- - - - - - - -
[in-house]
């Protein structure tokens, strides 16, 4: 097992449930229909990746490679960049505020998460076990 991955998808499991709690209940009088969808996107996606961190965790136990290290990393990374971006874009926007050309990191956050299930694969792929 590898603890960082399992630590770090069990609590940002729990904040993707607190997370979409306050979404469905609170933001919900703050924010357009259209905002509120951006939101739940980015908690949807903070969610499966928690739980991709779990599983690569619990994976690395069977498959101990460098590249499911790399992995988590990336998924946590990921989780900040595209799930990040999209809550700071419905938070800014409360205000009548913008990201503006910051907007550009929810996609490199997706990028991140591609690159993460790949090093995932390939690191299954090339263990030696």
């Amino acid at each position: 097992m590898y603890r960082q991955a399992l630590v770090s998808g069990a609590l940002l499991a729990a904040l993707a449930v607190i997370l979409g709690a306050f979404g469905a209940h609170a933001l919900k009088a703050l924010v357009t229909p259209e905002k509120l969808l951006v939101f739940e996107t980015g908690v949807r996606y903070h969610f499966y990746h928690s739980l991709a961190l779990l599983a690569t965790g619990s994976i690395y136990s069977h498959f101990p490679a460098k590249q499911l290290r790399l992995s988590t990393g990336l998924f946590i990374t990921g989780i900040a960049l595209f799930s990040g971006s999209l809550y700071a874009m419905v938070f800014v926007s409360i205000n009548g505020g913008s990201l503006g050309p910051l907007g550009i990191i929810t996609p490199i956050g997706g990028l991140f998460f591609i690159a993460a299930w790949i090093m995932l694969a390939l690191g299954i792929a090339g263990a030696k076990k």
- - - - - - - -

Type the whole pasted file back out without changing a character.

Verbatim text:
[in-house]
């Protein structure tokens, strides 16, 4: 097992449930229909990746490679960049505020998460076990 991955998808499991709690209940009088969808996107996606961190965790136990290290990393990374971006874009926007050309990191956050299930694969792929 590898603890960082399992630590770090069990609590940002729990904040993707607190997370979409306050979404469905609170933001919900703050924010357009259209905002509120951006939101739940980015908690949807903070969610499966928690739980991709779990599983690569619990994976690395069977498959101990460098590249499911790399992995988590990336998924946590990921989780900040595209799930990040999209809550700071419905938070800014409360205000009548913008990201503006910051907007550009929810996609490199997706990028991140591609690159993460790949090093995932390939690191299954090339263990030696």
């Amino acid at each position: 097992m590898y603890r960082q991955a399992l630590v770090s998808g069990a609590l940002l499991a729990a904040l993707a449930v607190i997370l979409g709690a306050f979404g469905a209940h609170a933001l919900k009088a703050l924010v357009t229909p259209e905002k509120l969808l951006v939101f739940e996107t980015g908690v949807r996606y903070h969610f499966y990746h928690s739980l991709a961190l779990l599983a690569t965790g619990s994976i690395y136990s069977h498959f101990p490679a460098k590249q499911l290290r790399l992995s988590t990393g990336l998924f946590i990374t990921g989780i900040a960049l595209f799930s990040g971006s999209l809550y700071a874009m419905v938070f800014v926007s409360i205000n009548g505020g913008s990201l503006g050309p910051l907007g550009i990191i929810t996609p490199i956050g997706g990028l991140f998460f591609i690159a993460a299930w790949i090093m995932l694969a390939l690191g299954i792929a090339g263990a030696k076990k």